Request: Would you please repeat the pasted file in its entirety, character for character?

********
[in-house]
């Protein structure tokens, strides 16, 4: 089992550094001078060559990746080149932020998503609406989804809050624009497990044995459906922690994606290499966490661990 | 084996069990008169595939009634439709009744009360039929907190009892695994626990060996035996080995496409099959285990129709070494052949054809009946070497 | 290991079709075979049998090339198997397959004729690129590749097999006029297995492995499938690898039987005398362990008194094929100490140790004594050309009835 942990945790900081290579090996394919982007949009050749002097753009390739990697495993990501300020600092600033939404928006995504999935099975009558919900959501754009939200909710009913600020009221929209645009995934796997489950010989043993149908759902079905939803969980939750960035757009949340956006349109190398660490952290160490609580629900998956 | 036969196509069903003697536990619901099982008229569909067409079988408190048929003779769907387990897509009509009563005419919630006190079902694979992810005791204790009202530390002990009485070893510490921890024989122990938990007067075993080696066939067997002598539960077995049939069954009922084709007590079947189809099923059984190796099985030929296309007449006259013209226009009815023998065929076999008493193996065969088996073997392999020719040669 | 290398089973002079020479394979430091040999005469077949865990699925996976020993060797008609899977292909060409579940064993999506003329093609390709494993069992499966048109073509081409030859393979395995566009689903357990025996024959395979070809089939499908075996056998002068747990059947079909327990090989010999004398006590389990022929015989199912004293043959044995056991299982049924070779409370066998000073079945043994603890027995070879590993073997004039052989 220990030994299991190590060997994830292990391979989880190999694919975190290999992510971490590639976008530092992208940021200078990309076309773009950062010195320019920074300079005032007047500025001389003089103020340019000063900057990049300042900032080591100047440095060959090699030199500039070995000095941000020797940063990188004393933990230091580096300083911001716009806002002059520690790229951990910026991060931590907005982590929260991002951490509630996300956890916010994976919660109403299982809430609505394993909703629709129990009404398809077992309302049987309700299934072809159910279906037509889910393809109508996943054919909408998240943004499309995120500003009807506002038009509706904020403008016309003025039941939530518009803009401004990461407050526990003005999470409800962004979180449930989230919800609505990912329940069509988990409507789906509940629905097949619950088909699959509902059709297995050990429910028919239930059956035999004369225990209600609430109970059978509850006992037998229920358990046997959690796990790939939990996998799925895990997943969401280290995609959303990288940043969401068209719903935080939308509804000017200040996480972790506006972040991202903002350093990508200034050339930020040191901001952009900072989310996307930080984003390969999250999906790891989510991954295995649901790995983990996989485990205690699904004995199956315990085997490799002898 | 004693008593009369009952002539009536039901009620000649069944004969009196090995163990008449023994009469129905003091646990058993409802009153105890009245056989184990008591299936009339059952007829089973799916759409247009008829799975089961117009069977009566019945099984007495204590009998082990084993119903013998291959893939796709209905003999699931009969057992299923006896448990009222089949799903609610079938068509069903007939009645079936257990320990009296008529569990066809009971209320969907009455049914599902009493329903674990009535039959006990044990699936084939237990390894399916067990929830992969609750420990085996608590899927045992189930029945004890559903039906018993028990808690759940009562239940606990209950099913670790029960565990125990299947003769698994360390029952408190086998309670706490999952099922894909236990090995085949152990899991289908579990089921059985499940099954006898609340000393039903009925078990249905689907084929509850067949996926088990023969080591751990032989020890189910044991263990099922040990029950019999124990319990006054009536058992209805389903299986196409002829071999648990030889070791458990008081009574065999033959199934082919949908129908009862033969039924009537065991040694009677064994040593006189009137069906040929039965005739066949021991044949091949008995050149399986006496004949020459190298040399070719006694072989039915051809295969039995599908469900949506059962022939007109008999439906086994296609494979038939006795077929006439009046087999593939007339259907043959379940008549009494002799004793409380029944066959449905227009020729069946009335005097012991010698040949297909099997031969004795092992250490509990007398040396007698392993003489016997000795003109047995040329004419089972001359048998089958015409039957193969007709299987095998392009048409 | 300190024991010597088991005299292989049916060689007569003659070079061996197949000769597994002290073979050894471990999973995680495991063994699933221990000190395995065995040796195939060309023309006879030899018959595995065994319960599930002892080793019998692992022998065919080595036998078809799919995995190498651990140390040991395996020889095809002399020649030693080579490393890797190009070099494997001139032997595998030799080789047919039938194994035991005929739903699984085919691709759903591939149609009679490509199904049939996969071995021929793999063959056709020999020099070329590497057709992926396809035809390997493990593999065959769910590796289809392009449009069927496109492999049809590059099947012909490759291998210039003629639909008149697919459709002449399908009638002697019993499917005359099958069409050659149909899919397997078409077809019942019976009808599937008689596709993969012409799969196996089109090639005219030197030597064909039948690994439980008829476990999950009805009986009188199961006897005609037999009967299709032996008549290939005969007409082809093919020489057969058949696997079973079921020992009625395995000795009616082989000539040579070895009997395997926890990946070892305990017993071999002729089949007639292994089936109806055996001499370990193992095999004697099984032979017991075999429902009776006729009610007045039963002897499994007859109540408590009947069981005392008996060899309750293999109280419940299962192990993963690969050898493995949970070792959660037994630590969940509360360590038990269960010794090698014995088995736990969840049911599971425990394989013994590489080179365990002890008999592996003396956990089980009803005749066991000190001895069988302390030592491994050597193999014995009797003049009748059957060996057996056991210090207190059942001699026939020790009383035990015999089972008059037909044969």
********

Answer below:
[in-house]
């Protein structure tokens, strides 16, 4: 089992550094001078060559990746080149932020998503609406989804809050624009497990044995459906922690994606290499966490661990 | 084996069990008169595939009634439709009744009360039929907190009892695994626990060996035996080995496409099959285990129709070494052949054809009946070497 | 290991079709075979049998090339198997397959004729690129590749097999006029297995492995499938690898039987005398362990008194094929100490140790004594050309009835 942990945790900081290579090996394919982007949009050749002097753009390739990697495993990501300020600092600033939404928006995504999935099975009558919900959501754009939200909710009913600020009221929209645009995934796997489950010989043993149908759902079905939803969980939750960035757009949340956006349109190398660490952290160490609580629900998956 | 036969196509069903003697536990619901099982008229569909067409079988408190048929003779769907387990897509009509009563005419919630006190079902694979992810005791204790009202530390002990009485070893510490921890024989122990938990007067075993080696066939067997002598539960077995049939069954009922084709007590079947189809099923059984190796099985030929296309007449006259013209226009009815023998065929076999008493193996065969088996073997392999020719040669 | 290398089973002079020479394979430091040999005469077949865990699925996976020993060797008609899977292909060409579940064993999506003329093609390709494993069992499966048109073509081409030859393979395995566009689903357990025996024959395979070809089939499908075996056998002068747990059947079909327990090989010999004398006590389990022929015989199912004293043959044995056991299982049924070779409370066998000073079945043994603890027995070879590993073997004039052989 220990030994299991190590060997994830292990391979989880190999694919975190290999992510971490590639976008530092992208940021200078990309076309773009950062010195320019920074300079005032007047500025001389003089103020340019000063900057990049300042900032080591100047440095060959090699030199500039070995000095941000020797940063990188004393933990230091580096300083911001716009806002002059520690790229951990910026991060931590907005982590929260991002951490509630996300956890916010994976919660109403299982809430609505394993909703629709129990009404398809077992309302049987309700299934072809159910279906037509889910393809109508996943054919909408998240943004499309995120500003009807506002038009509706904020403008016309003025039941939530518009803009401004990461407050526990003005999470409800962004979180449930989230919800609505990912329940069509988990409507789906509940629905097949619950088909699959509902059709297995050990429910028919239930059956035999004369225990209600609430109970059978509850006992037998229920358990046997959690796990790939939990996998799925895990997943969401280290995609959303990288940043969401068209719903935080939308509804000017200040996480972790506006972040991202903002350093990508200034050339930020040191901001952009900072989310996307930080984003390969999250999906790891989510991954295995649901790995983990996989485990205690699904004995199956315990085997490799002898 | 004693008593009369009952002539009536039901009620000649069944004969009196090995163990008449023994009469129905003091646990058993409802009153105890009245056989184990008591299936009339059952007829089973799916759409247009008829799975089961117009069977009566019945099984007495204590009998082990084993119903013998291959893939796709209905003999699931009969057992299923006896448990009222089949799903609610079938068509069903007939009645079936257990320990009296008529569990066809009971209320969907009455049914599902009493329903674990009535039959006990044990699936084939237990390894399916067990929830992969609750420990085996608590899927045992189930029945004890559903039906018993028990808690759940009562239940606990209950099913670790029960565990125990299947003769698994360390029952408190086998309670706490999952099922894909236990090995085949152990899991289908579990089921059985499940099954006898609340000393039903009925078990249905689907084929509850067949996926088990023969080591751990032989020890189910044991263990099922040990029950019999124990319990006054009536058992209805389903299986196409002829071999648990030889070791458990008081009574065999033959199934082919949908129908009862033969039924009537065991040694009677064994040593006189009137069906040929039965005739066949021991044949091949008995050149399986006496004949020459190298040399070719006694072989039915051809295969039995599908469900949506059962022939007109008999439906086994296609494979038939006795077929006439009046087999593939007339259907043959379940008549009494002799004793409380029944066959449905227009020729069946009335005097012991010698040949297909099997031969004795092992250490509990007398040396007698392993003489016997000795003109047995040329004419089972001359048998089958015409039957193969007709299987095998392009048409 | 300190024991010597088991005299292989049916060689007569003659070079061996197949000769597994002290073979050894471990999973995680495991063994699933221990000190395995065995040796195939060309023309006879030899018959595995065994319960599930002892080793019998692992022998065919080595036998078809799919995995190498651990140390040991395996020889095809002399020649030693080579490393890797190009070099494997001139032997595998030799080789047919039938194994035991005929739903699984085919691709759903591939149609009679490509199904049939996969071995021929793999063959056709020999020099070329590497057709992926396809035809390997493990593999065959769910590796289809392009449009069927496109492999049809590059099947012909490759291998210039003629639909008149697919459709002449399908009638002697019993499917005359099958069409050659149909899919397997078409077809019942019976009808599937008689596709993969012409799969196996089109090639005219030197030597064909039948690994439980008829476990999950009805009986009188199961006897005609037999009967299709032996008549290939005969007409082809093919020489057969058949696997079973079921020992009625395995000795009616082989000539040579070895009997395997926890990946070892305990017993071999002729089949007639292994089936109806055996001499370990193992095999004697099984032979017991075999429902009776006729009610007045039963002897499994007859109540408590009947069981005392008996060899309750293999109280419940299962192990993963690969050898493995949970070792959660037994630590969940509360360590038990269960010794090698014995088995736990969840049911599971425990394989013994590489080179365990002890008999592996003396956990089980009803005749066991000190001895069988302390030592491994050597193999014995009797003049009748059957060996057996056991210090207190059942001699026939020790009383035990015999089972008059037909044969």